Whether the wings added to the adverse psychological effect, they certainly wouldn’t have lessened the intimidating visual impact. No doubt they enhanced its magnificence. They are now the stuff of legends.
Where history lives and breathes
In September 2019, I had the good fortune to visit Poland and explore its treasure trove of windows into the past. At times, it felt as though an ancient structure stood on every corner! Did this history nerd get her fill? Not a chance.
Though it was my second such visit, it merely whetted my appetite to discover more. Everywhere I traveled, I found myself walking along the same paths the Polish winged hussars once walked. Being transported into the long ago was truly magical for me.
The history of this time, this place, and these valiant men is rich and deserves to be told. I hope readers will be spurred to delve further and unearth the many wonders awaiting them.
Exploiting Muscovy’s Time of Troubles, Poland has invaded the chaotic country. Twenty-two-year-old Jacek Dąbrowski is an honorable, ferocious warrior in a company of winged hussars—an unrivaled, lethal cavalry. When his lieutenant dies in battle, Jacek is promoted to replace him, against the wishes of his superior, Mateusz, who now has more reason to eliminate him.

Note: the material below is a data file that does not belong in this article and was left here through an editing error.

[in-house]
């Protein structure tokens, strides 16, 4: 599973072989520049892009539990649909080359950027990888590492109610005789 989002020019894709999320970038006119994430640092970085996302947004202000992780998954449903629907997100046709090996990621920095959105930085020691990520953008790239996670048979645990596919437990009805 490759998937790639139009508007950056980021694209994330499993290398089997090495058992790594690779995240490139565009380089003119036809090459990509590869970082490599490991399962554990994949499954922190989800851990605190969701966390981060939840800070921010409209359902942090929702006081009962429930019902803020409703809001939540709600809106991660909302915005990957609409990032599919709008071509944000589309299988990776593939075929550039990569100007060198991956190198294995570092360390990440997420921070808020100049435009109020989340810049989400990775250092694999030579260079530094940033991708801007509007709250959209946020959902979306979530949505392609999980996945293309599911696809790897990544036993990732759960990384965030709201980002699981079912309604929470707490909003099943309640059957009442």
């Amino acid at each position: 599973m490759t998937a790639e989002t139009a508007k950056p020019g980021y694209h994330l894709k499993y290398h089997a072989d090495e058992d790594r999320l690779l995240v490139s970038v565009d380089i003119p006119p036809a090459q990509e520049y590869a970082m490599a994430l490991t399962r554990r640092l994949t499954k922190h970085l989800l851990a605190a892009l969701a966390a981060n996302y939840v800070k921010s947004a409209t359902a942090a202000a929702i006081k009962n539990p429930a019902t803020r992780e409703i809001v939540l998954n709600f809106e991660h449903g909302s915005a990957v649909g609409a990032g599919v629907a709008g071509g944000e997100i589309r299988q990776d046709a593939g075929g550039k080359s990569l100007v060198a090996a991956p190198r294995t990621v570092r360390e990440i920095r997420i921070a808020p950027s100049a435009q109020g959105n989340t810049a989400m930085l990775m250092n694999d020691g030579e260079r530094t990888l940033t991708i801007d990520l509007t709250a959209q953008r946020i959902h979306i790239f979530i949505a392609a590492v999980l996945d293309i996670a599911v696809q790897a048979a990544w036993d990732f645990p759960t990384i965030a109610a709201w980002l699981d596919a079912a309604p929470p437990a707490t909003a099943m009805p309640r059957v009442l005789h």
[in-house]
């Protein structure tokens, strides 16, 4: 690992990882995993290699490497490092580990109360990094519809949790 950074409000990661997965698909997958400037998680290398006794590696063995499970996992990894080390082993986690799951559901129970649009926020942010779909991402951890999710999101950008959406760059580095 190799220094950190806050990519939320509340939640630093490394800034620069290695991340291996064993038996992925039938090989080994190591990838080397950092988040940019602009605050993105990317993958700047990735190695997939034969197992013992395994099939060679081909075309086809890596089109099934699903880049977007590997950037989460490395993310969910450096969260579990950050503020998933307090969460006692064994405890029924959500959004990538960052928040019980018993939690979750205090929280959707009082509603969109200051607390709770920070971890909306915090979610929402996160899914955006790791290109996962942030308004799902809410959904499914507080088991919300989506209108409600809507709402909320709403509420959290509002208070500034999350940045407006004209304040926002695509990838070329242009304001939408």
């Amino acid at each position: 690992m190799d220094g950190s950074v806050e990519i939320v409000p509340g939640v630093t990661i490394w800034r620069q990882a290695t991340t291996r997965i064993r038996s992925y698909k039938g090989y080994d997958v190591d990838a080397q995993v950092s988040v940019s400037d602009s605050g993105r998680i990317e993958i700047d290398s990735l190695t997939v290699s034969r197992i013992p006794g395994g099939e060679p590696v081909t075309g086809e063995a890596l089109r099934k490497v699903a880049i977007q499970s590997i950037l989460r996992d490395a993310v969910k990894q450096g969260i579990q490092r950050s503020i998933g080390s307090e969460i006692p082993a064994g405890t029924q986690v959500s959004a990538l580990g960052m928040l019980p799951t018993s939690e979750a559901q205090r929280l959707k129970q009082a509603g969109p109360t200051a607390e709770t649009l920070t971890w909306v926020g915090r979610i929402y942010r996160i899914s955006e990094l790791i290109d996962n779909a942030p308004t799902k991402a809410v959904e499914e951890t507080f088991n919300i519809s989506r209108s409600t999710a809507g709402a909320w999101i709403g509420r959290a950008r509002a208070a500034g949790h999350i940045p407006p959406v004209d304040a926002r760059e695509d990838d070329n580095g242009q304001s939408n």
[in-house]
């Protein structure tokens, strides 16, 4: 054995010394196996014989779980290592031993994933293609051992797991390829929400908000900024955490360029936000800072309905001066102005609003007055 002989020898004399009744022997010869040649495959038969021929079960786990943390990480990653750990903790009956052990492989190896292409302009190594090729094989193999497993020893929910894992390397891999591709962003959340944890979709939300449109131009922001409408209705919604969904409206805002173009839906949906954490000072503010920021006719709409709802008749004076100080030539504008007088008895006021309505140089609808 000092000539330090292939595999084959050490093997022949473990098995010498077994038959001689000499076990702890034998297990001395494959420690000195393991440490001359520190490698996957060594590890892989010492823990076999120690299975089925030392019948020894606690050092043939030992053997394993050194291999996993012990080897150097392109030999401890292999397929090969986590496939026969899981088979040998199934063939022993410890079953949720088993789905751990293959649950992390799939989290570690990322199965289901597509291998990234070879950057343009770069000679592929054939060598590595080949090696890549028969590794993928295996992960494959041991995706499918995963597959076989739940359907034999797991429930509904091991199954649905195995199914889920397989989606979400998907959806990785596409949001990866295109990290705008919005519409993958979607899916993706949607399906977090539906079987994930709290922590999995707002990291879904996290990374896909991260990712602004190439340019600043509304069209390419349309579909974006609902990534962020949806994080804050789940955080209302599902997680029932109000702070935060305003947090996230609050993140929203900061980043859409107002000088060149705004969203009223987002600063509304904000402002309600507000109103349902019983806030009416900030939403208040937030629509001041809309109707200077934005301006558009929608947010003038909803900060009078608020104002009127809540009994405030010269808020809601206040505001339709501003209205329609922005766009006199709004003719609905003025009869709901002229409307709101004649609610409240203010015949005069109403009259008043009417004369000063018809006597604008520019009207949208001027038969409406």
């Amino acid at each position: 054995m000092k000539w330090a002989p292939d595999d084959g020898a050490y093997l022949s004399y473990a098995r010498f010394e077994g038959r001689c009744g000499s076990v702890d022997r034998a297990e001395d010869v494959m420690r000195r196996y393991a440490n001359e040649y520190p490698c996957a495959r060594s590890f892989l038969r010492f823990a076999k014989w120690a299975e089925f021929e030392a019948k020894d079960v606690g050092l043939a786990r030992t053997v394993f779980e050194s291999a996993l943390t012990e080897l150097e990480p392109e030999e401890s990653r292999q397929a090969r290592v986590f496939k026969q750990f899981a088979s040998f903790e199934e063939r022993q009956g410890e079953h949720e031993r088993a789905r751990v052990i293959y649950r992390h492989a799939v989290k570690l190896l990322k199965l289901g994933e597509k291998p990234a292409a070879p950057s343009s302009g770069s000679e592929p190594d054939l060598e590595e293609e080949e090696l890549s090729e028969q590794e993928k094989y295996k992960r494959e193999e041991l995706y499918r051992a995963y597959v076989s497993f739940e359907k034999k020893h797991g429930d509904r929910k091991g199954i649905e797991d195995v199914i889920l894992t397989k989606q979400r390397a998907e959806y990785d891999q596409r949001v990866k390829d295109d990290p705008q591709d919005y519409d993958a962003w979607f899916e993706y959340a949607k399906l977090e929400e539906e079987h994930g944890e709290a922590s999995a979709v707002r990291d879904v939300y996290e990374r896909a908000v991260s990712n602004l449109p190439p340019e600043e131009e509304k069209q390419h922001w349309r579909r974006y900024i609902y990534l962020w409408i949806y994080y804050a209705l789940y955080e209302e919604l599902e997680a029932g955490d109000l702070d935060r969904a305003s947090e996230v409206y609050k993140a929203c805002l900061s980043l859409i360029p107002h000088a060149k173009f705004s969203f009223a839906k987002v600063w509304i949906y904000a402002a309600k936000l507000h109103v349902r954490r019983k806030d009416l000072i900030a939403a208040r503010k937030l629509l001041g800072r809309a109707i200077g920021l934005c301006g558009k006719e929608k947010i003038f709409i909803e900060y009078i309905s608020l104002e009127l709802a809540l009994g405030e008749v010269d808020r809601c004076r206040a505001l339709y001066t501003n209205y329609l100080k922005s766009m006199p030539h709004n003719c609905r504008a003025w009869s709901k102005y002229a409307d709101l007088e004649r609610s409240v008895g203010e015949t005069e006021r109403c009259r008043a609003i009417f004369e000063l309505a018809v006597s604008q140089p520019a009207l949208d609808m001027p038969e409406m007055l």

Jacek dedicates his life to gaining the king’s recognition and manor lands of his own. Consequently, he closely guards his heart, avoiding lasting romantic entanglements. Unscathed on the battlefield, undefeated in tournaments, and adored by women eager to share his bed, Jacek has never lost at anything he sets out to conquer. So when he charges toward his goals, he believes nothing stands in his way.
Upon his return from battle, Jacek deviates from his ordinarily unemotional mindset and rescues enemy siblings, fifteen-year-old Oliwia and her younger brother, Filip, from their devastated Muscovite village. His act of mercy sets into motion unstoppable consequences that ripple through his well-ordered life for years to come—and causes him to irretrievably lose his heart.
Oliwia has her own single-minded drive: to protect her young brother. Her determination and self-sacrifice lead her to adopt a new country, a new religion, and a new way of life. But it’s not the first time the resilient beauty has had to remake herself, for she is not what she appears to be.
As Jacek battles the Muscovites and Tatars threatening Poland’s borders for months at a time, Oliwia is groomed for a purpose concealed from her. All the while, Mateusz’s treachery and a mysterious enemy looming on the horizon threaten to destroy everything Jacek holds dear.